When you reflect on your childhood, do you recall feeling pressured to eat a certain food or meal? For me, it was meatloaf. I instantly knew when I asked my mom what’s for dinner and she said meatloaf, that is was going to be a terrible night. My mom didn’t make meatloaf very often, but when she did, I was expected to eat it. I hated it, and usually just nibbled a tiny bite or two before declaring that I was all done. But, my mom would make my sister and I sit at the table until we finished our meatloaf. Wow, those were some long nights! And I remember sitting at the table, crying and pleading to be done. To this day, I don’t make meatloaf or eat meatloaf.
This is a prime example of negative feeding pressure. According to Ellyn Satter, negative feeding pressure can be “restricting certain foods or amounts of food, punishing, shaming, withholding, forcing, threatening, coaxing, or begging.”*
I also remember a time as a child when I was asked to try a green smoothie. I drank some and, surprisingly, was not averse to the flavor or texture! But my mom was so excited that I accepted this green drink, telling me how great it was to like such a healthy beverage, that I didn’t want it anymore. Now, I can recognize that this was an example of positive feeding pressure, which is characterized by “encouraging, reminding, rewarding, cheering or telling the child how good and healthy the food is for them.”*
As parents, our good intentions (clapping, being overly expressive and excited when your child takes a bite) often backfire and can be just as detrimental to feeding and developing feeding trust as when we get frustrated and try to exhibit a more authoritative approach to meals (i.e., insisting that a food is eaten or that your child eat more even when it is clearly causing the child distress). According to Ellyn Satter, 90% of parents pressure their children to eat and 50% of children have feeding problems. “Trying to get your child to eat more results in them eating less. Trying to get them to eat less results in them eating more. Trying to get them to eat certain foods, results in them avoiding it altogether.”*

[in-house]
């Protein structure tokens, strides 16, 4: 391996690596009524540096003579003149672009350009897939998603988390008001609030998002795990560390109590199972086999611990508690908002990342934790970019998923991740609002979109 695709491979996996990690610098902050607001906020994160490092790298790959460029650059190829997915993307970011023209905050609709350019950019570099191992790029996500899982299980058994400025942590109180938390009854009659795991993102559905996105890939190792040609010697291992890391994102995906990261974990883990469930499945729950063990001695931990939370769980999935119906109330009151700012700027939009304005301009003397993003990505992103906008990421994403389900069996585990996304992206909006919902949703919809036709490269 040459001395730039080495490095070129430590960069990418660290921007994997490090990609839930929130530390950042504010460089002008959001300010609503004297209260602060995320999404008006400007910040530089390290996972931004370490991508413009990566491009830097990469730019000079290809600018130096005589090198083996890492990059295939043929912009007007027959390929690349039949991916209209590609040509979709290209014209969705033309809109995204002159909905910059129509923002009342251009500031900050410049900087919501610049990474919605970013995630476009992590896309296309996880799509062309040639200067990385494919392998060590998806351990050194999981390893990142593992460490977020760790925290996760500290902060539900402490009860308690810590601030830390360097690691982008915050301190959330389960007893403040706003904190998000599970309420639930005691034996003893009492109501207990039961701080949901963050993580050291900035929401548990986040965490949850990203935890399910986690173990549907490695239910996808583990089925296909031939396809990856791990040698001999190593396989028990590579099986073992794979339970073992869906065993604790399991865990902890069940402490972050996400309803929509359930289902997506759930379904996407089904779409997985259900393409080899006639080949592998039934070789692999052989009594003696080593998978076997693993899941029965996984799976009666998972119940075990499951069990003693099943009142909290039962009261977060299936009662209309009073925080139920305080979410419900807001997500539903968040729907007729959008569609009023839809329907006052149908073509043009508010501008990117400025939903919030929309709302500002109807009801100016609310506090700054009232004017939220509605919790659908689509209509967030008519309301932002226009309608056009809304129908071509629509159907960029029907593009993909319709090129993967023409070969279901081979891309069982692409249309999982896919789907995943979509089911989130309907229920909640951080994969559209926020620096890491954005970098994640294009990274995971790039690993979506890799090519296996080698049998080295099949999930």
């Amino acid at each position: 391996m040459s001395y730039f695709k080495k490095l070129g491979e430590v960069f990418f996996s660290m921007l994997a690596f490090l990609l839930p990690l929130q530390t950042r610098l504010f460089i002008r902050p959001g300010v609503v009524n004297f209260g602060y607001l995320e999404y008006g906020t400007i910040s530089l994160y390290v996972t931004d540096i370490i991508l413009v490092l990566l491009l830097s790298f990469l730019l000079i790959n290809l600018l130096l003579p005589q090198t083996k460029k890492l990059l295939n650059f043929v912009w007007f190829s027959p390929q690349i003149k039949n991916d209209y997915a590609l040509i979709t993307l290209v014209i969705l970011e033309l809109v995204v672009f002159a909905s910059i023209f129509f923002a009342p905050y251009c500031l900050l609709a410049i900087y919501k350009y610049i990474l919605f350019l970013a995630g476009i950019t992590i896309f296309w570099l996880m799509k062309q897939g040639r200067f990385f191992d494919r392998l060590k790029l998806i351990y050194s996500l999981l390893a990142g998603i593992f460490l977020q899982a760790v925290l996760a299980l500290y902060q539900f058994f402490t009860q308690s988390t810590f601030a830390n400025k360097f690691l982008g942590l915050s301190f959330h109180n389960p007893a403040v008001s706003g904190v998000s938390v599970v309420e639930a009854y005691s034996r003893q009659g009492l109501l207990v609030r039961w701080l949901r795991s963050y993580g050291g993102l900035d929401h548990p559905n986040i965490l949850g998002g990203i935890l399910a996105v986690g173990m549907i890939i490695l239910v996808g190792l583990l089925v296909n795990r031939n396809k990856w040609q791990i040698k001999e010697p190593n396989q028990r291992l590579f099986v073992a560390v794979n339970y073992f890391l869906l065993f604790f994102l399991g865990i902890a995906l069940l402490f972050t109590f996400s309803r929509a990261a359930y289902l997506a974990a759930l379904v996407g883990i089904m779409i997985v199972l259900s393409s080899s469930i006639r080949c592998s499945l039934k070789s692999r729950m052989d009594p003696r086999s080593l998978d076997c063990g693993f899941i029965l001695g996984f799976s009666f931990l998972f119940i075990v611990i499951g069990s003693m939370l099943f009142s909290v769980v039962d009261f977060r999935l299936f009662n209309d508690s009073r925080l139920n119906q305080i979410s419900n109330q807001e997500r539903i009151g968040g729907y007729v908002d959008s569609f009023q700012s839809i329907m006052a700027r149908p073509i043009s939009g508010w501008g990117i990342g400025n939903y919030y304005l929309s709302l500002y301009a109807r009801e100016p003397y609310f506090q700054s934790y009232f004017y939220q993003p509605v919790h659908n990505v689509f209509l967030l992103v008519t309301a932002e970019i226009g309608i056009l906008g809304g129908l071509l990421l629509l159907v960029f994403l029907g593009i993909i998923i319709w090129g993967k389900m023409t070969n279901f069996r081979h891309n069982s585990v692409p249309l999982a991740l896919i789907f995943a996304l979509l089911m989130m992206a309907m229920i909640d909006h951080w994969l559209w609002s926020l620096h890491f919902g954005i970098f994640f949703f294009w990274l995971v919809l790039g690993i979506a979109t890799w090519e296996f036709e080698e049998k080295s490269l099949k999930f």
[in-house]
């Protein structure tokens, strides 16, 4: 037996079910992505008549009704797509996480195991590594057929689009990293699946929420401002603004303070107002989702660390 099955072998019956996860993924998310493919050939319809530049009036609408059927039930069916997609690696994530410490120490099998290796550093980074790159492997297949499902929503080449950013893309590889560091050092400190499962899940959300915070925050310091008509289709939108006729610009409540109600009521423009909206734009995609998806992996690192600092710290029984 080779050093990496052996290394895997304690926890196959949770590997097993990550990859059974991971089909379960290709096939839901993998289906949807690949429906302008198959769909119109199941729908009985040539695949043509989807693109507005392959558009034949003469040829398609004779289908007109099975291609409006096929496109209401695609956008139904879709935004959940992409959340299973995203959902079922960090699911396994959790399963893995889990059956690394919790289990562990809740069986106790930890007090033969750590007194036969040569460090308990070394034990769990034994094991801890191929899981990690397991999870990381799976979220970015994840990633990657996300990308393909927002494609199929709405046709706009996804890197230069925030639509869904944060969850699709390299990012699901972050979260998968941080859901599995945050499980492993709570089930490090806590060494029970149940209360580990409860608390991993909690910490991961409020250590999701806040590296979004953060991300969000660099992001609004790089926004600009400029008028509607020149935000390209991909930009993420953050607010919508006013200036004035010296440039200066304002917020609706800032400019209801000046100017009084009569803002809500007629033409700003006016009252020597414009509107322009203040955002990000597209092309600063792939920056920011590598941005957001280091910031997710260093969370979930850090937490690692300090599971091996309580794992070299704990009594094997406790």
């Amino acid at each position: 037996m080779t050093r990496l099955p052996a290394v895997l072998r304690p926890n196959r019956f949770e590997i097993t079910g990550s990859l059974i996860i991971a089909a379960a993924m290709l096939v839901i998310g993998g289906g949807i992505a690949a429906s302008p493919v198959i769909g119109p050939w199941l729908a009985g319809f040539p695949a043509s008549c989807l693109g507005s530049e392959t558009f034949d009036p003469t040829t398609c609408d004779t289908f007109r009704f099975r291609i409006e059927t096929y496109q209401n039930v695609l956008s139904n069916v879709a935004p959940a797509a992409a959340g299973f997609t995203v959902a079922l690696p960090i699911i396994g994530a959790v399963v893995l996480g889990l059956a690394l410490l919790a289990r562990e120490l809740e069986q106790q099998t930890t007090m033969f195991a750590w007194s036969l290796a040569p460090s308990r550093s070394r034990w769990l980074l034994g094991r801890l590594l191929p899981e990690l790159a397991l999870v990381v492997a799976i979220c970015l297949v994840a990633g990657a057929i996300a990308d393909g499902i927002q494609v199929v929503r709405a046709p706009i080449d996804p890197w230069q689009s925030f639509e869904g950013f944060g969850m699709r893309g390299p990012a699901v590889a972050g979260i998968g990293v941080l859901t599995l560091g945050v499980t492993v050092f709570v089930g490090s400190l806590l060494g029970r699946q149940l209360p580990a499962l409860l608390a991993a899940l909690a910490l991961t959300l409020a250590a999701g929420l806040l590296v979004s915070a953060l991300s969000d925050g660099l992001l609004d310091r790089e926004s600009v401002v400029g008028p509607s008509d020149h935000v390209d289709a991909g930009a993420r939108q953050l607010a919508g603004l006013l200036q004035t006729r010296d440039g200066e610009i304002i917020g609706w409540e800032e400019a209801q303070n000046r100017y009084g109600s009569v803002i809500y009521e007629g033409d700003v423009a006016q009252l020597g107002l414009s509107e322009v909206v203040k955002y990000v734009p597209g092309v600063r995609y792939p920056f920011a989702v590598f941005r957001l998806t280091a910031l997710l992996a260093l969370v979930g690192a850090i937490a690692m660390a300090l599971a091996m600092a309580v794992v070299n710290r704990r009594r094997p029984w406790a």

Looking back at my childhood, there were really only of few instances that I now realize were pressured feeding situations. However, children with feeding difficulties can encounter this pressure at every meal and snack. Feeding pressure – positive or negative – interferes with the child’s ability to learn to accept new foods. So, parents need to be intentional in adopting a neutral tone at every eating opportunity. Present the food, and allow your child to explore it on his own terms. The more neutral the environment, the more trust your child will build around feeding, which in turn leads to increased repertoire of accepted foods and increased volume of food consumed.
Lisa Grentz, MS, RD, CD, Dietitian
*The Ellyn Satter Institute. (2019). Retrieved May 25, 2019 at https://www.ellynsatterinstitute.org./positive-or-negative-it’s-still-pressure/